The estate’s name derives from a central tower that was once used to dry chestnuts (castagne or marroni in Italian), long a source of flour in Italy. The wines are aged in the base of the tower in large Allier and Slovenian oak barrels.

These are very traditional made wines with plenty of pumping over. Alessandro added there are no barriques on the estate!

 

 

 

 

 

 

 

 

 

 

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Daniele Cernilli: The Best Grignolino in the World

 

I was at a dinner in Rome at Daniele’s apartment in March and drank the 2011 vintage of this wine. As he mentions in the article an Italian friend of his on tasting this wine”could not believe his tastes buds.” I felt the same way when I tasted this Grignolino. Daniele’s article is followed by my impression of the wine from a blog I wrote about the dinner.

A Wine a Day | Published on DoctorWine N°212

The best Grignolino in the world

by Daniele Cernilli 02-06-2017

giulio accornero famiglia vini piemonte bricco del bosco doctorwine

Bricco del Bosco Vecchie Vigne is a true gem produced by the Giulio Accornero e Figli estate and vintage 2012 is certain to amaze anyone who is quick enough to get a bottle.

So-called “minor wines” intrigue me and sometimes I run across some true gems, which if not unknown are certainly undervalued. Recently, I tasted some Grignolino that were very interesting and the one that impressed me the most was Bricco del Bosco Vecchie Vigne produced by the estate of that late, great winemaker Giulio Accornero.

I bought several bottles of vintage 2011 from my ‘pusher’ in Turin, Enoteca Parlapà, and shared some that surprised several ‘fine palates’ including my friend Silvano Prompicai, who could not believe his taste buds.

I recently tasted vintage 2012, which just came out, and will certainly buy some bottles if I can still find them. This wine is a wonder that I would like to offer all those who love Burgundy and you have to try it to understand why.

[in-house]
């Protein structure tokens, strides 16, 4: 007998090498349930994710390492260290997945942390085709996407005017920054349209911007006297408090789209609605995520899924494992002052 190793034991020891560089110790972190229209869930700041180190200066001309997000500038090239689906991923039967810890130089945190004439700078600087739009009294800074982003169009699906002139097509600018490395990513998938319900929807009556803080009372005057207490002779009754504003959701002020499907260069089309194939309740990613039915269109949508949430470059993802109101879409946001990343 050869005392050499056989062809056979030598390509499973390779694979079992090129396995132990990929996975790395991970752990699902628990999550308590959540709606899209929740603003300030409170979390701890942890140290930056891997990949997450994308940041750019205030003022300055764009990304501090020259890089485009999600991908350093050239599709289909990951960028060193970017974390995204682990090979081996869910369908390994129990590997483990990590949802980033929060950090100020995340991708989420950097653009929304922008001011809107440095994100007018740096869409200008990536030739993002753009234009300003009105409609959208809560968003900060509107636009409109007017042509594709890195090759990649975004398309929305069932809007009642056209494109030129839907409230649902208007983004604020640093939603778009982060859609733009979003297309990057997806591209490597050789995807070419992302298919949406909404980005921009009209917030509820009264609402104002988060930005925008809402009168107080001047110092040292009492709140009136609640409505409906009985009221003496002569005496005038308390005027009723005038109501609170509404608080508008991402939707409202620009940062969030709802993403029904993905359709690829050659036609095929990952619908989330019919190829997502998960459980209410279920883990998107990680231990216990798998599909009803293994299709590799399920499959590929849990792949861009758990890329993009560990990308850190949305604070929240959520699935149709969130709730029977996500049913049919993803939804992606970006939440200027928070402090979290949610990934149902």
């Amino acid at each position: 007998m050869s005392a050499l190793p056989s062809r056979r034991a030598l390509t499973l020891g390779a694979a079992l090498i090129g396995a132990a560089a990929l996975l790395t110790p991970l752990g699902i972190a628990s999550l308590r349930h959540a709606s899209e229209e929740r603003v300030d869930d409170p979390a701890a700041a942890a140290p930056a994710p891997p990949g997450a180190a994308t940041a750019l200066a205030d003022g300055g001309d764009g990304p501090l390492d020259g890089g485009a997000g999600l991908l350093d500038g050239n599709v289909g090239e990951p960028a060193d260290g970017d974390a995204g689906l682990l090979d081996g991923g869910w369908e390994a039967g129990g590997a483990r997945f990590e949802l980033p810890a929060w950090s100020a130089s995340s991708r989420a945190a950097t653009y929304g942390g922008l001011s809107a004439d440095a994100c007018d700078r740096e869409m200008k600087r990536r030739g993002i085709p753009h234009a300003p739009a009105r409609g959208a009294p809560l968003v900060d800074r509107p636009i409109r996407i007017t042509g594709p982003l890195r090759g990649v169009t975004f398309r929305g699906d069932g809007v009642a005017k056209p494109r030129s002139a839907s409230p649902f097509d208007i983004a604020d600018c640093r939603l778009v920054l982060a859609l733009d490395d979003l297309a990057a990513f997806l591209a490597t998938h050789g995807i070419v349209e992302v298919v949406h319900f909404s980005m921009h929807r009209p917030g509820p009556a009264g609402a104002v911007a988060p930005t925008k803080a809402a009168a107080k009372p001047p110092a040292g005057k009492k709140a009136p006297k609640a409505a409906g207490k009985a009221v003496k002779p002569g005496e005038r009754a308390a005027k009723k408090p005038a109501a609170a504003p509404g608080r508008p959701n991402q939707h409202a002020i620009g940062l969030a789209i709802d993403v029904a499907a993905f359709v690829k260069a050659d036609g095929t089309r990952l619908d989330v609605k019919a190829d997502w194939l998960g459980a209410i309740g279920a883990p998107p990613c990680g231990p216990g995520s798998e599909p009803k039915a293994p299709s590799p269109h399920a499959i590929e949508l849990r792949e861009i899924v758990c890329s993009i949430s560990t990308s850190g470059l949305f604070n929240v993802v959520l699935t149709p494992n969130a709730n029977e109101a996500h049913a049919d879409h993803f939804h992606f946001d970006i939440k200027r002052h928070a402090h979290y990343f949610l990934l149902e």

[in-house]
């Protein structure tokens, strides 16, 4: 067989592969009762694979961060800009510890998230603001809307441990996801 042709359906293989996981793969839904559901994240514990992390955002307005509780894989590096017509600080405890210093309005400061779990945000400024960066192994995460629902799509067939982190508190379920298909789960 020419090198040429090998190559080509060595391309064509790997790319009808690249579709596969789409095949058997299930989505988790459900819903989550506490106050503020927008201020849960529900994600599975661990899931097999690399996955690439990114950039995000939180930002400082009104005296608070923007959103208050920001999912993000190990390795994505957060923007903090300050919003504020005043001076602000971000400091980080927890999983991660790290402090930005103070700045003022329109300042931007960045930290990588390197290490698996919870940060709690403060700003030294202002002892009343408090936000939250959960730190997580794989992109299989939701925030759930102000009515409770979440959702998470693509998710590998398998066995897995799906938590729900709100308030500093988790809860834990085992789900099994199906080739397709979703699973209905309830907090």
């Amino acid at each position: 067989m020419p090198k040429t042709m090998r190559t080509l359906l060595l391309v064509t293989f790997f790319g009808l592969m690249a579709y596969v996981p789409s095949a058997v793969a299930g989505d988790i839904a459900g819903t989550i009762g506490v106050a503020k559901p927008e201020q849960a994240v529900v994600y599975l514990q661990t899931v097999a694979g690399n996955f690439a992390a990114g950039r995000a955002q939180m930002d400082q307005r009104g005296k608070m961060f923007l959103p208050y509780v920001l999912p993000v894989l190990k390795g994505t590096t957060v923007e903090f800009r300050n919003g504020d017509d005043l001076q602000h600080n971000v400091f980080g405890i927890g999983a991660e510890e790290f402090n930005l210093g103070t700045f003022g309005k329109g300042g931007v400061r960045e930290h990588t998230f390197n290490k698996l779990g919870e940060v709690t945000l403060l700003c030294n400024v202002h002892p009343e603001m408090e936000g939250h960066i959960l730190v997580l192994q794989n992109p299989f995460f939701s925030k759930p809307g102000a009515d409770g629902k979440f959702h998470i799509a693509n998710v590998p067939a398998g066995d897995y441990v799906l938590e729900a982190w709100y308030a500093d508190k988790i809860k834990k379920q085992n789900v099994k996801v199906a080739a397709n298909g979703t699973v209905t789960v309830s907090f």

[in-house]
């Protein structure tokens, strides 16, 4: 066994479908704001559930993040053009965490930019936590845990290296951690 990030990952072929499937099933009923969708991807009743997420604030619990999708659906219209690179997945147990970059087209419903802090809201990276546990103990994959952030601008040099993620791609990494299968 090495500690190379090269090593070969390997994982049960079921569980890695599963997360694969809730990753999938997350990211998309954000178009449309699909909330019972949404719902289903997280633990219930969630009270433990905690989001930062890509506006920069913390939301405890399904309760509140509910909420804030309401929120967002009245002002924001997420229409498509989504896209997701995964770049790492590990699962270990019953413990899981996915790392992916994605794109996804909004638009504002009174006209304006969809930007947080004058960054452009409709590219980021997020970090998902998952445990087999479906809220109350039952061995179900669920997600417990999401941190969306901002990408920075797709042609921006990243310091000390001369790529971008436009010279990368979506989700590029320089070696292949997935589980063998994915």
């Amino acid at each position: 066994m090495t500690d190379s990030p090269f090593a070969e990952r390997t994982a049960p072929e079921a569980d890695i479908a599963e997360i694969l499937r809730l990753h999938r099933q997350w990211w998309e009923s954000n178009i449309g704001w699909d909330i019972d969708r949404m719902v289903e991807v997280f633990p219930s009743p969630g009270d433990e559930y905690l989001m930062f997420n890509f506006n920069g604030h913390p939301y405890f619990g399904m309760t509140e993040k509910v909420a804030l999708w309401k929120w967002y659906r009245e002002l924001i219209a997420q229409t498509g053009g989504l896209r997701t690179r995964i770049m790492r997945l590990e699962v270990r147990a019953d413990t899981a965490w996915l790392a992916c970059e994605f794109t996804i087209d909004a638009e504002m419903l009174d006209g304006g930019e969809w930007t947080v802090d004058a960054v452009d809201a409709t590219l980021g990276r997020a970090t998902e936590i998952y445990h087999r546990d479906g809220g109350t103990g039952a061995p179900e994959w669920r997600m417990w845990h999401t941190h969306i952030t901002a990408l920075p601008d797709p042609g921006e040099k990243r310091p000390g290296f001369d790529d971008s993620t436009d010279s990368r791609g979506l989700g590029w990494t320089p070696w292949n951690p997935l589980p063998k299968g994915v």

Giulio Accornero & Figli
Titolare: Giulio Accornero
Via Ca’Cima, 1
15049 Vignale Monferrato (AL)
Теl. +39 0142 933317
Fax +39 0142 933512
info@accornerovini.it
www.accornerovini.it
Facebook: Azienda-Agricola-Accornero-Giulio-figli
Anno di Fondazione: 1987
Totale Bottiglie Prodotte: 100.000
Ettari di Vigneto: 22

Casalese Bricco del Bosco Vigne Vecchie grignolino accornero vino rosso piemonte etichetta doctorwine

Grignolino of the Monferrato Casalese “ Bricco del BoscoVigne Vecchie2011 Giulio Accornero & Figli made from 100% Grignolino from the Bricco del Bosco vineyard. Maceration is on the skins for 20 days. The wine is aged for 30 months in oak barrels (tonneau) and 24 months in bottle before release.

Daniele Cernilli

Every other Grignolino I have tasted was meant to be drunk young. By the time this one is released all the others would be too old to drink.

Here is how Daniele describes this wine in his book The Ultimate Guide to Italian Wine 2017 ” Intense and lively red. One of the best versions of the last years. Complex smokey and spicy notes, raspberries, pomegranate and rhubarb. Strong, intense, warm, enveloping flavor with tannic hints and extraordinary persistence.” We discussed this wine for some time during the evening

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Burgundy’s Domaine Antonin Guyon a Family Affair

One of my favorite producers of Burgundy is Domaine Antonin Guyon a family owned winery started by Antonin Guyon in the 1960’s. The estate in the Cöte d’Or is controlled and operated today by Antonin’s sons Dominique and Michel. I was very please when Ed Mc Carthy invited me to a tasting of these wines at the office of the imported/distributer Esprit Du Vin. It would give me the opportunity to taste a number of their wines from different vintages side by side.

Hombeline Guyon

The speaker was Hombeline Guyon, the daughter of Doninique Guyon, who alone with him manages the day-to-day operations of the estate.

Hombeline said that they have 47 hectares of vines producing wines from 25 different appellations. The domaine owns vines around the hill of Corton, the southern limits are in Gevrey, Meursault in the south and the Cötes Nuits in the west and the Chorey-lès-Beaune in the east.

She said that all the grapes are picked by hand with from the first  selection(triage) of the vine. Some of the pickers are regulars and have been coming for 25 years. They want to get the grapes to the vat-house within 30 minutes of picking.